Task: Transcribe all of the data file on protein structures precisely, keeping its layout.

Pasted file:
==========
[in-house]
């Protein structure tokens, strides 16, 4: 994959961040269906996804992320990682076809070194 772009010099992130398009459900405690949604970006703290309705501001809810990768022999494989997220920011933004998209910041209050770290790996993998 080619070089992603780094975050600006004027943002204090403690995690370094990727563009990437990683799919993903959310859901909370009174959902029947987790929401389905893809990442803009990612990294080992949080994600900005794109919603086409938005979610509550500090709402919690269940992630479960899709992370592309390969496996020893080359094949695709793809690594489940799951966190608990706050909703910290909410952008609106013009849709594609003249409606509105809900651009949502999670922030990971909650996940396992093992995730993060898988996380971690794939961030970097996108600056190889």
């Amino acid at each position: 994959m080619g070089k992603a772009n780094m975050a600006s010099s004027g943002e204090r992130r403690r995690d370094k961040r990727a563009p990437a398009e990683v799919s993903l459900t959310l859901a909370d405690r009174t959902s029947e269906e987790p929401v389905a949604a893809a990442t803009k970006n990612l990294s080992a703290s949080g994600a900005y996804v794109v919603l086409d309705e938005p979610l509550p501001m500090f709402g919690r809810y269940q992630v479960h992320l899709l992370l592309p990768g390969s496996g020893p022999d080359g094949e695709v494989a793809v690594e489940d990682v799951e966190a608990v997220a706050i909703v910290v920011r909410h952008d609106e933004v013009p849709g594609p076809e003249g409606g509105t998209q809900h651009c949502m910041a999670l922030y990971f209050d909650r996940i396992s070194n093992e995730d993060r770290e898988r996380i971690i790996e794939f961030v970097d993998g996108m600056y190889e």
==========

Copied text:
[in-house]
């Protein structure tokens, strides 16, 4: 994959961040269906996804992320990682076809070194 772009010099992130398009459900405690949604970006703290309705501001809810990768022999494989997220920011933004998209910041209050770290790996993998 080619070089992603780094975050600006004027943002204090403690995690370094990727563009990437990683799919993903959310859901909370009174959902029947987790929401389905893809990442803009990612990294080992949080994600900005794109919603086409938005979610509550500090709402919690269940992630479960899709992370592309390969496996020893080359094949695709793809690594489940799951966190608990706050909703910290909410952008609106013009849709594609003249409606509105809900651009949502999670922030990971909650996940396992093992995730993060898988996380971690794939961030970097996108600056190889």
């Amino acid at each position: 994959m080619g070089k992603a772009n780094m975050a600006s010099s004027g943002e204090r992130r403690r995690d370094k961040r990727a563009p990437a398009e990683v799919s993903l459900t959310l859901a909370d405690r009174t959902s029947e269906e987790p929401v389905a949604a893809a990442t803009k970006n990612l990294s080992a703290s949080g994600a900005y996804v794109v919603l086409d309705e938005p979610l509550p501001m500090f709402g919690r809810y269940q992630v479960h992320l899709l992370l592309p990768g390969s496996g020893p022999d080359g094949e695709v494989a793809v690594e489940d990682v799951e966190a608990v997220a706050i909703v910290v920011r909410h952008d609106e933004v013009p849709g594609p076809e003249g409606g509105t998209q809900h651009c949502m910041a999670l922030y990971f209050d909650r996940i396992s070194n093992e995730d993060r770290e898988r996380i971690i790996e794939f961030v970097d993998g996108m600056y190889e």